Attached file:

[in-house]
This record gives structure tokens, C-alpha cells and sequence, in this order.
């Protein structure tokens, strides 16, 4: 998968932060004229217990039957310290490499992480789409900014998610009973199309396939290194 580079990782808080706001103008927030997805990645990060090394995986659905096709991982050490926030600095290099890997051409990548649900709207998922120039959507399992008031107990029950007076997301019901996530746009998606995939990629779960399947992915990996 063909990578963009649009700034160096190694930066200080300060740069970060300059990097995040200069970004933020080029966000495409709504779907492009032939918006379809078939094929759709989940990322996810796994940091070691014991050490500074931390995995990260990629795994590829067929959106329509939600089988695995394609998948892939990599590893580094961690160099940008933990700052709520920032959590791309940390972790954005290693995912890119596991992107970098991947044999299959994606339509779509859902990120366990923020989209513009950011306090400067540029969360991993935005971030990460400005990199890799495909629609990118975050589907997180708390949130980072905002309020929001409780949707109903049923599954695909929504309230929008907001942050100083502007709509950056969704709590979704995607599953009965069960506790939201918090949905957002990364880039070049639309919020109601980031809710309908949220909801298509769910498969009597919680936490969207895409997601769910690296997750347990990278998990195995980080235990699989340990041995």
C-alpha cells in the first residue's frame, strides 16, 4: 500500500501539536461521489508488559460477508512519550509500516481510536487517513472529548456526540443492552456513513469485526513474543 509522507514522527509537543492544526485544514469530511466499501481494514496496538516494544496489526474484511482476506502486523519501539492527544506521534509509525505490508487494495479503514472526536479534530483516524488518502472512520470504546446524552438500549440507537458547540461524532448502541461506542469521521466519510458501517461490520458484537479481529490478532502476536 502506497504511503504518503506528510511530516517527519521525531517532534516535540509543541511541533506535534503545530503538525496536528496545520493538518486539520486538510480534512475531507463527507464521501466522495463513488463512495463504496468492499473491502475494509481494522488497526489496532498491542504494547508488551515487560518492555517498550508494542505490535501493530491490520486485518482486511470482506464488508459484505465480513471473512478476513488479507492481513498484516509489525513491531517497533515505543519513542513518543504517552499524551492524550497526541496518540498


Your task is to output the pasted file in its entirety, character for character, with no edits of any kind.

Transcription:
[in-house]
This record gives structure tokens, C-alpha cells and sequence, in this order.
């Protein structure tokens, strides 16, 4: 998968932060004229217990039957310290490499992480789409900014998610009973199309396939290194 580079990782808080706001103008927030997805990645990060090394995986659905096709991982050490926030600095290099890997051409990548649900709207998922120039959507399992008031107990029950007076997301019901996530746009998606995939990629779960399947992915990996 063909990578963009649009700034160096190694930066200080300060740069970060300059990097995040200069970004933020080029966000495409709504779907492009032939918006379809078939094929759709989940990322996810796994940091070691014991050490500074931390995995990260990629795994590829067929959106329509939600089988695995394609998948892939990599590893580094961690160099940008933990700052709520920032959590791309940390972790954005290693995912890119596991992107970098991947044999299959994606339509779509859902990120366990923020989209513009950011306090400067540029969360991993935005971030990460400005990199890799495909629609990118975050589907997180708390949130980072905002309020929001409780949707109903049923599954695909929504309230929008907001942050100083502007709509950056969704709590979704995607599953009965069960506790939201918090949905957002990364880039070049639309919020109601980031809710309908949220909801298509769910498969009597919680936490969207895409997601769910690296997750347990990278998990195995980080235990699989340990041995």
C-alpha cells in the first residue's frame, strides 16, 4: 500500500501539536461521489508488559460477508512519550509500516481510536487517513472529548456526540443492552456513513469485526513474543 509522507514522527509537543492544526485544514469530511466499501481494514496496538516494544496489526474484511482476506502486523519501539492527544506521534509509525505490508487494495479503514472526536479534530483516524488518502472512520470504546446524552438500549440507537458547540461524532448502541461506542469521521466519510458501517461490520458484537479481529490478532502476536 502506497504511503504518503506528510511530516517527519521525531517532534516535540509543541511541533506535534503545530503538525496536528496545520493538518486539520486538510480534512475531507463527507464521501466522495463513488463512495463504496468492499473491502475494509481494522488497526489496532498491542504494547508488551515487560518492555517498550508494542505490535501493530491490520486485518482486511470482506464488508459484505465480513471473512478476513488479507492481513498484516509489525513491531517497533515505543519513542513518543504517552499524551492524550497526541496518540498